10 Reasons Why We’re Excited About Exodus: Gods and Kings

A bible epic, told by an atheist

 

(SPOT.ph) We’re familiar with the story of "The Israelite Exodus from Egypt" and we’re still singing the songs from The Prince of Egypt. Of course, this not even mentioning the many, many viewings of Cecil B. DeMille’s The Ten Commandments we had, back when Holy Week wasn’t about going to the beach.

 

On December 5, we bid adieu to the classic Charlton Heston and Yul Brynner. We’re not banishing it from our memories...but we have a feeling that Ridley Scott’s Exodus: Gods and Kings might encourage its retirement.

 

After watching a special 40-minute preview, we felt as though we received a prophecy: This is a going to be a good movie. Here are 10 reasons why.

 

 

1. The Christian Bale Treatment for Moses

His interpretation of Batman...or, in particular, his Batman voice left him wide open for parodies, but let’s not forget: He method-acted his way to notoriety in The Machinist and the man has an Oscar on his mantle. Oh, and he was also Jesus in Mary, Mother of Jesus. After describing Moses as a "barbaric" and "schizophrenic," we can’t wait to see what he did with the character. (Yes, we can see that he is neither Egyptian nor Jewish...but remember, Matt Ranillo was Jesus.)

 

2. Ridley Scott

This is the man who brought us Aliens, Blade Runner, (Thelma and Louise!) Gladiator, and...uh Prometheus. That last one is a bit controversial, but hey, you can’t win ’em all. Plus, you have to admit that it looked really good (and not just because of Noomi Rapace or Michael Fassbender). It was also his direction that got us through The Counselor...but for those who thought that was just too depressing, it’s still time to celebrate. He’s back to making epics!

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3. Vaguely secular, almost scientific tone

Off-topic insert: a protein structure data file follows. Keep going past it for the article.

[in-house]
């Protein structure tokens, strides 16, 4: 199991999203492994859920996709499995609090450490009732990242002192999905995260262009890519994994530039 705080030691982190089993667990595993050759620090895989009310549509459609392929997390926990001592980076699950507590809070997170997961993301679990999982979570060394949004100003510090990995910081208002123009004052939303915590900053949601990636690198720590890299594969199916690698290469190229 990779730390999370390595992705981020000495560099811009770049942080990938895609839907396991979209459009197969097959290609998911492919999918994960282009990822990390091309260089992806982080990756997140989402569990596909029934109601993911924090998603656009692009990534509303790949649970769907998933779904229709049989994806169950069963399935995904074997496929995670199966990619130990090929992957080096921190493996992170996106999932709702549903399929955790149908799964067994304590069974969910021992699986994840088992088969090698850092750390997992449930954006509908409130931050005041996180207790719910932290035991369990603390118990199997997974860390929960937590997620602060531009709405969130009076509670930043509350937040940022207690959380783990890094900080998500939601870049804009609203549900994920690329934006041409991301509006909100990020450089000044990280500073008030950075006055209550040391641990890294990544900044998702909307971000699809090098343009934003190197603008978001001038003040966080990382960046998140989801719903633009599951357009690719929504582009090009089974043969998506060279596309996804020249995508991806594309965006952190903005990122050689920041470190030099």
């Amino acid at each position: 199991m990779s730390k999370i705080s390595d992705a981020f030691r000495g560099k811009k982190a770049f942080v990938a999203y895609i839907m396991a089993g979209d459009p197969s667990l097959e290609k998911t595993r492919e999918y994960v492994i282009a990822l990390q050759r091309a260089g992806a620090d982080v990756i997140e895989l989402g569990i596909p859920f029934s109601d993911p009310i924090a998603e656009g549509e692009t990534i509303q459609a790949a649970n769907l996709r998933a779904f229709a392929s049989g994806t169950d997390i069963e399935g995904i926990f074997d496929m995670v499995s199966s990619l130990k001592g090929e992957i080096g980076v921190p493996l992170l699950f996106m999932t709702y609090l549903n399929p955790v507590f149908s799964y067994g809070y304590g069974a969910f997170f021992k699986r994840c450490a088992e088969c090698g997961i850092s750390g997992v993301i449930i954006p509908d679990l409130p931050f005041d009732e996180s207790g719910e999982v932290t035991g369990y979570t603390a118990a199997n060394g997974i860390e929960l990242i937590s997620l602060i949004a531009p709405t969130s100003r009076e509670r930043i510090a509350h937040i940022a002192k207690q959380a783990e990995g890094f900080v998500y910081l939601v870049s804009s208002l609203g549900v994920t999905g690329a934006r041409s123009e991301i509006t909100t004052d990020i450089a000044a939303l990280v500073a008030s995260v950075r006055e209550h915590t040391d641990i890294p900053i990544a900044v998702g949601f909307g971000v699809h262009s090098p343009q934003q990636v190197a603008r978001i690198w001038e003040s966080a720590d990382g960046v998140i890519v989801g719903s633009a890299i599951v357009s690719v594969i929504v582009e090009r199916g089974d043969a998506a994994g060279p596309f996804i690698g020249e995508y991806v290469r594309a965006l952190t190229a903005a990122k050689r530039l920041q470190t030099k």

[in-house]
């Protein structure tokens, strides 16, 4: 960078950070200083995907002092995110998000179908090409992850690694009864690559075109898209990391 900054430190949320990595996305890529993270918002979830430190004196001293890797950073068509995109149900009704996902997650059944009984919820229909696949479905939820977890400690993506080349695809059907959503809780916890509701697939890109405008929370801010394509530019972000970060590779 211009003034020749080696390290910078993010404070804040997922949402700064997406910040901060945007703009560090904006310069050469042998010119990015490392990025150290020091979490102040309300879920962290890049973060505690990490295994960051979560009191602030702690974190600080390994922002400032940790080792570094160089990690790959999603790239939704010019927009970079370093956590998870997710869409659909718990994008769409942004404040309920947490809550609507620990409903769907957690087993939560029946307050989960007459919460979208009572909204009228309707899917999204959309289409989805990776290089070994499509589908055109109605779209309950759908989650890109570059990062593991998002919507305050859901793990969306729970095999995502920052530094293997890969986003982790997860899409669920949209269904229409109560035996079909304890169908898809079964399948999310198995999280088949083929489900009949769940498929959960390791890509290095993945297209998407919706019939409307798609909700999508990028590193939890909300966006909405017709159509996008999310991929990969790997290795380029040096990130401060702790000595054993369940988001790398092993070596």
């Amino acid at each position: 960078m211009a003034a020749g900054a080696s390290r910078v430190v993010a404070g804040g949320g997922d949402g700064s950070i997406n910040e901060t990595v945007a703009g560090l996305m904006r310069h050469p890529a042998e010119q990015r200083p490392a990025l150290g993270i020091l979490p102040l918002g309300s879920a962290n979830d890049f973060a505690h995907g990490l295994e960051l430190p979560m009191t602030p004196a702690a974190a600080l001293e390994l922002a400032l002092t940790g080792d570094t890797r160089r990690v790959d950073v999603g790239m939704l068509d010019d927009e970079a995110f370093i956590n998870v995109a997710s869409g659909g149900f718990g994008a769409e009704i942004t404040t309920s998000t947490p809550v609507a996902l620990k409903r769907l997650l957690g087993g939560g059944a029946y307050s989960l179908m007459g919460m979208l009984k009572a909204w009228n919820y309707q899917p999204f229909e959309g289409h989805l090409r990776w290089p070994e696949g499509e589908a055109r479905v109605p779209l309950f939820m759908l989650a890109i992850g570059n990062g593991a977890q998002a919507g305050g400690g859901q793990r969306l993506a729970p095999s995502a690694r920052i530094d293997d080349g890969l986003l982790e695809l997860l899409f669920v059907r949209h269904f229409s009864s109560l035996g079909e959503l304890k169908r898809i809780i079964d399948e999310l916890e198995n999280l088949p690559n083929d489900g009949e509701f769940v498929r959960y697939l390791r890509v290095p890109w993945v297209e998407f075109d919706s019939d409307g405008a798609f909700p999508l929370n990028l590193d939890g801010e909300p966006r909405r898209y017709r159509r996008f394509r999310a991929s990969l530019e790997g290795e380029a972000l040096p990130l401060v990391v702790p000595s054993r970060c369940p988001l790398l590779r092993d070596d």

Apparently, Ridley Scott is a self-proclaimed atheist. While it worries a few, Scott believes that this is an advantage. "I've got to convince myself the story works," he said in a New York Times interview from 2013. Scott has shifted the story away from the divine and turned it into an epic about a man who challenged the idea that people can be owned. The director also turned to history and other "scientific" basis for the parting of the Red Sea. Now, we’re all for flying cars and other fantastic elements in film-but events grounded in reality are just a little bit more thrilling. (There’s a reason why "Based On True Events" is Oscar bait.)

 

4. Production design

When Lorde sang about royals (back when Taylor Swift didn’t dominate everything), it was probably about Egypt and Ramesses’ kingdom. This was more than diamond in the flesh-this was about ginormous palaces (built by slaves). One can’t help but feel a mix of envy and disgust at the indulgent lifestyle of the ruling class.

 

 

5. The bling

Gold, gold, gold! Why didn’t this come out before Halloween? All the blinding accessories Ramesses (played by Joel Edgerton) wears in the film is perfect for being the shiny star of any party. We’re also drawn to the intricate headdress Sigourney Weaver dons as Tuya. It must be taxing to have that on your head for hours. Maybe that’s why she never had time to think much about the welfare of her, um, workers.

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6. The plagues...in 3D!

As time wears the story thin, imagining how damn awful it must be to wake up with hundreds of frogs in your bedroom becomes difficult. Ridley Scott and his special effects team will show you exactly how bothersome that (and a swarm of locusts) can be. Tip: Don’t scream. Keep your mouth closed at all times!

 

7. Who doesn’t want to see a wall of water?

We’re suckers for this. We don’t care how many movies have done this-a chase that involves doing the seemingly impossible will always be filled with suspense.

 

8. God is an 11-year-old kid

Technically, He speaks through an 11-year-old kid...but same difference. Ridley Scott told The Hollywood Reporter that he chose Malak (played by Isaac Andrews) to highligh purity and innocence. The Bible is quite vague with its descriptions (by now you should know that angels didn’t really have wings), so Scott isn’t exactly desecrating anything yet. Now’s a good time to re-read the Bible.

 

9. Alberto Iglesias

Iglesias has been nominated for an Academy Award thrice for his work in Tinker Tailor Soldier Spy, The Kite Runner, and The Constant Gardener, but we also love him for his work in Pedro Almodóvar’s films Todo sobre mi madre, Volver, Bad Education, and Broken Embraces.

 

 

10. Freedom

What’s a more timely film than one that involves a disillusioned landlord standing up against tyranny? The stories in the Good Book have been marinading in triteness for far too long. Scott’s hitting the reset button and, aside from debunking the myth that atheists know nothing about theology, he’s re-telling with zeal instead of zealotry.

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Ridley Scott’s Exodus: Gods and Kings opens in cinemas on December 5.

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